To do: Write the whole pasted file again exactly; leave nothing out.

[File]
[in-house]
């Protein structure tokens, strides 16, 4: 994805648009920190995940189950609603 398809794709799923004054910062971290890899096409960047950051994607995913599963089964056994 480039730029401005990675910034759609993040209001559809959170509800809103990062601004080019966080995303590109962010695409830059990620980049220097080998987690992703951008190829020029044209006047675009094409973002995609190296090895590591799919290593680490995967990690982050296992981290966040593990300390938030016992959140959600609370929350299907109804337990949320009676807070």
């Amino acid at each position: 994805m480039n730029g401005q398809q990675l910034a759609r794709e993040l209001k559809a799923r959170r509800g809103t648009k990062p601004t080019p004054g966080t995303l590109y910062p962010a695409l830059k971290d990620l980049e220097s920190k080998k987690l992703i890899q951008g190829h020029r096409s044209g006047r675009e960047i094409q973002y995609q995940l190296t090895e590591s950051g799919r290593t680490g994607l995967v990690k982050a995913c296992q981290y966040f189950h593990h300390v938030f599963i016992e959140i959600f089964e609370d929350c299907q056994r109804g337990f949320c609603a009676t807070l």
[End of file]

[in-house]
């Protein structure tokens, strides 16, 4: 994805648009920190995940189950609603 398809794709799923004054910062971290890899096409960047950051994607995913599963089964056994 480039730029401005990675910034759609993040209001559809959170509800809103990062601004080019966080995303590109962010695409830059990620980049220097080998987690992703951008190829020029044209006047675009094409973002995609190296090895590591799919290593680490995967990690982050296992981290966040593990300390938030016992959140959600609370929350299907109804337990949320009676807070």
């Amino acid at each position: 994805m480039n730029g401005q398809q990675l910034a759609r794709e993040l209001k559809a799923r959170r509800g809103t648009k990062p601004t080019p004054g966080t995303l590109y910062p962010a695409l830059k971290d990620l980049e220097s920190k080998k987690l992703i890899q951008g190829h020029r096409s044209g006047r675009e960047i094409q973002y995609q995940l190296t090895e590591s950051g799919r290593t680490g994607l995967v990690k982050a995913c296992q981290y966040f189950h593990h300390v938030f599963i016992e959140i959600f089964e609370d929350c299907q056994r109804g337990f949320c609603a009676t807070l």